Banking & Finance

Big help for small businesses: City of Fayetteville's Commercial Corridor Exterior Grant Program is working to revive and refresh small businesses

By Faith Hatton, posted 4 weeks ago
The Custom Concepts Body Works building located at 525 Cumberland St. is one example of successful utilization of the program. Funds can be used for paint jobs, window work and new signage for the businesses along with other exterior improvements. Photos provided by Fayetteville Economic & Community Development.

The City of Fayetteville’s Economic & Community Development department is making a financial effort to improve the look and feel of the City. 

The Commercial Corridor Exterior Grant Program provided by the City of Fayetteville is a matching grant program that provides small businesses, or commercial property owners that lease to small businesses, funding to improve their business property's façade.

The program provides a one-time reimbursement of up to $25,000 per property for eligible exterior improvements for buildings located within city limits.

“This is a program that is designed to support revitalization in the city’s current low/ moderate income block groups. We do this by stimulating private investment and high quality improvements that enhance the area,” shared Economic Development Manager Derrick McArthur. “It can be used to reduce slums and blights, enhance the appearance of properties and update non-conforming design standards.”

McArthur shared that within the past two years more than 27 applicants have taken advantage of the program to fund improvements to the outside of their small businesses. While one of the main goals of the program is to target the city’s commercial corridors such as Murchison Road, the program is eligible to properties across the city.

“We can use that for everything from doing your parking lot to putting up new signage. One thing that I think is not used for enough is these new design standards that businesses have to come up to. We have money to help you. The Commercial Corridor program has had some places where we’ve been able to do some transformative things,” said McArthur. 

Current success stories include the All American Drivers Education Inc. building located at 312 N. Racepath Ave, the Custom Concepts Body Works building located at 525 Cumberland St. and the RDL Therapeutic building located at 3591 Murchison Rd. 

Fayetteville Resident and Owner of RDL Therapeutic Darnisha James was a recipient of the grant and chose to apply after learning about the resource from a friend. After completing the application process and receiving the maximum amount of $25,000, she was able to transform the exterior of what was formerly an Advance Auto Parts building into a façade matching the medical office within, where patients receive occupational and physical therapy. 

Funds went towards new signage on the front and side of the building, painting the exterior and tinting the windows. 

“When I first moved into the building, I was leasing it and then the owner asked if I wanted to buy it. So at that point I wanted to invest more, but we were already spending a lot of money doing things and so when the city had this opportunity, it was perfect,” shared James. “I think the difference with this program is that the city wants to highlight businesses. The city wants to see the businesses grow and have opportunities. More attention has been drawn to my business because of the exterior now. ”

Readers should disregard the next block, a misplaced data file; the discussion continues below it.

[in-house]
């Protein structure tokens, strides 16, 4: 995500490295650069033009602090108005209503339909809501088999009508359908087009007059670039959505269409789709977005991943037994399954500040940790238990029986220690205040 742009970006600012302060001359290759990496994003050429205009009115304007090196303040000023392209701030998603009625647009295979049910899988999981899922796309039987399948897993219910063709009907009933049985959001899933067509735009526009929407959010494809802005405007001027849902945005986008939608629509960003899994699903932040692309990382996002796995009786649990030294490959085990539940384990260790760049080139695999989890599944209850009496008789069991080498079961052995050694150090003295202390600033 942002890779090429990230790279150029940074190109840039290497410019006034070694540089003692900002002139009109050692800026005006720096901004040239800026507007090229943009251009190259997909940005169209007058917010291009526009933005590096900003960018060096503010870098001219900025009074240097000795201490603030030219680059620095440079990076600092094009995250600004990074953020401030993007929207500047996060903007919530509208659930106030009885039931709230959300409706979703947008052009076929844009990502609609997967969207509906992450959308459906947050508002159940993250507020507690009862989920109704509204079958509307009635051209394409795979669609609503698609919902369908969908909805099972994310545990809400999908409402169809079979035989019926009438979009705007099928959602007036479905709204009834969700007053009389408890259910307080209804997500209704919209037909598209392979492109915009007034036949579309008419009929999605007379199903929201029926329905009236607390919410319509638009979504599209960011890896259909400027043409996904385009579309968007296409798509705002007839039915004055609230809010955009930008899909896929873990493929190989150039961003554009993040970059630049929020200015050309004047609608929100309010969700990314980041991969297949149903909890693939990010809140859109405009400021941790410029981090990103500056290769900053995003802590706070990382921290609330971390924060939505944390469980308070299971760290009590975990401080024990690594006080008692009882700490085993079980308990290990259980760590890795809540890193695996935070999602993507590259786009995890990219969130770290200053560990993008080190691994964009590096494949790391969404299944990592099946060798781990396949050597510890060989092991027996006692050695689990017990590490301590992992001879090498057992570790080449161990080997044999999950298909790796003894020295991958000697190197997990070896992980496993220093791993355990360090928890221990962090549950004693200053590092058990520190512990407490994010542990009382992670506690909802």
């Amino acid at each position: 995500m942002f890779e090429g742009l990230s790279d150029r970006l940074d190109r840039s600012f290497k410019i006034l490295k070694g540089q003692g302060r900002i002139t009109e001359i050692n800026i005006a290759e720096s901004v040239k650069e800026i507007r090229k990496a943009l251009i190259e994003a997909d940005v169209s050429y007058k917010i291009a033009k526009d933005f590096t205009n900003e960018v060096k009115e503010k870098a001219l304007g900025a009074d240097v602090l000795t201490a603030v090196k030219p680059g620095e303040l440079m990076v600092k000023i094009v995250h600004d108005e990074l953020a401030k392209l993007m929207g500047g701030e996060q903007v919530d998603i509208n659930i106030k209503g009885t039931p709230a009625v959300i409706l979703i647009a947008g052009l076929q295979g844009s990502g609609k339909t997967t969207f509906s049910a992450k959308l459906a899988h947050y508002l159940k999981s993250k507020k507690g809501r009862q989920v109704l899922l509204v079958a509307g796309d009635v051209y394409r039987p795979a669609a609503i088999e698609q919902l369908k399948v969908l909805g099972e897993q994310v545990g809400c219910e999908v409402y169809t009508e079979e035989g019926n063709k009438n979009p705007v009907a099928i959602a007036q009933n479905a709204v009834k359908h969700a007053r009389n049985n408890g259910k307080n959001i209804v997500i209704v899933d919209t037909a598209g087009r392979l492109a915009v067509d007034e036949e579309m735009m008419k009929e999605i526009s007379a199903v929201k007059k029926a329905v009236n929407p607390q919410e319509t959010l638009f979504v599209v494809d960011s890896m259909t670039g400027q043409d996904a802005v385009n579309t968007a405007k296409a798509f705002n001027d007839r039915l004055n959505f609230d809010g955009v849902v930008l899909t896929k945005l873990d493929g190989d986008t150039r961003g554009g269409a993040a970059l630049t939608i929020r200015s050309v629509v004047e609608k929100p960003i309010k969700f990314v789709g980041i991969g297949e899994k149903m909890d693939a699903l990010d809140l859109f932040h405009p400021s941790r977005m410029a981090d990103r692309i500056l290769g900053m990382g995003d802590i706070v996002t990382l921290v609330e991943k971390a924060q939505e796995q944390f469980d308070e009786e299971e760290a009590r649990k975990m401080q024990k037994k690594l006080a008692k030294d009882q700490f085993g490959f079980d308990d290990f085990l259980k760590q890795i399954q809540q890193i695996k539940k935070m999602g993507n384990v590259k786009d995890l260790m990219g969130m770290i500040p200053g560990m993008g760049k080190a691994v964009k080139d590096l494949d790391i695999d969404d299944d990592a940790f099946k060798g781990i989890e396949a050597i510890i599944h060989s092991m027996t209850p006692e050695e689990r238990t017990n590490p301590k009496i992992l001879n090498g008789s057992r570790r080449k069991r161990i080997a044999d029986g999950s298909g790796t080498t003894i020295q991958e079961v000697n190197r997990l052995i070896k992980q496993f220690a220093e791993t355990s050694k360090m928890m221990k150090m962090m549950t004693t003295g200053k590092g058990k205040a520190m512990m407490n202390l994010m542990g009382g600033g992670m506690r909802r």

Applications for the program are open year round and are available on the City of Fayetteville’s website. Select the Economic and Community Development section and all of the programs will be listed under the Business Resources tab. 

Projects exceeding $25,000 MAY be eligible for matching reimbursement based on the discretion of the ECD Director and Grant Committee. Factors for approval include but are not limited to impact in redevelopment areas, securing job growth and securing increased taxable value. The applicant is eligible for a 50 percent reimbursement on expenses equal to or less than $25,000. A qualification requirement includes having a signed agreement before the commencement of work.

“The heavy lifting is going to be getting your estimates. We will need a minimum of two estimates for the work you’re going to do. We’ll take that lowest bid to licensed general contractors and we’ll walk you through every step of that process,” said McArthur. 

--------------------------------------------------------------------------------------------------------

The City of Fayetteville’s Economic & Community Development department is always ready to serve the residents of Fayetteville. Learn more about their programs online at www.fayettevillenc. gov/city-services/economic-community-development-4035

Ico insights

INSIGHTS

SPONSORS' CONTENT

In The Current Issue

Full time family: Ross I.T. Services co-owner Kellie Ross finds balance between family and running a business

From right to left: The Ross family includes Ross I.T. Services Founder and Co-owner Sam Ross, the youngest in the family Caroline (7), Co-owner Kellie Ross and oldest daughter Hannah (14). Photo provided by Kellie Ross.For the past 18 years, Kellie


Not for profit, for people: CFVH Foundation Vice President shares about her experience navigating motherhood as a working professional

Brooks shared that her favorite part of the role that she has now is working with donors and helping them take their philanthropic investment in health care and see it put to use. Photo provided by CFVH.Cape Fear Valley Health Foundation Vice Preside


Publisher's note: Finding solutions

In May, the Greater Fayetteville Business Journal celebrated small business month and Mother’s Day! In an effort to further recognize both of these important events, we have assembled a few stories highlighting working mothers and “mom-owned” small b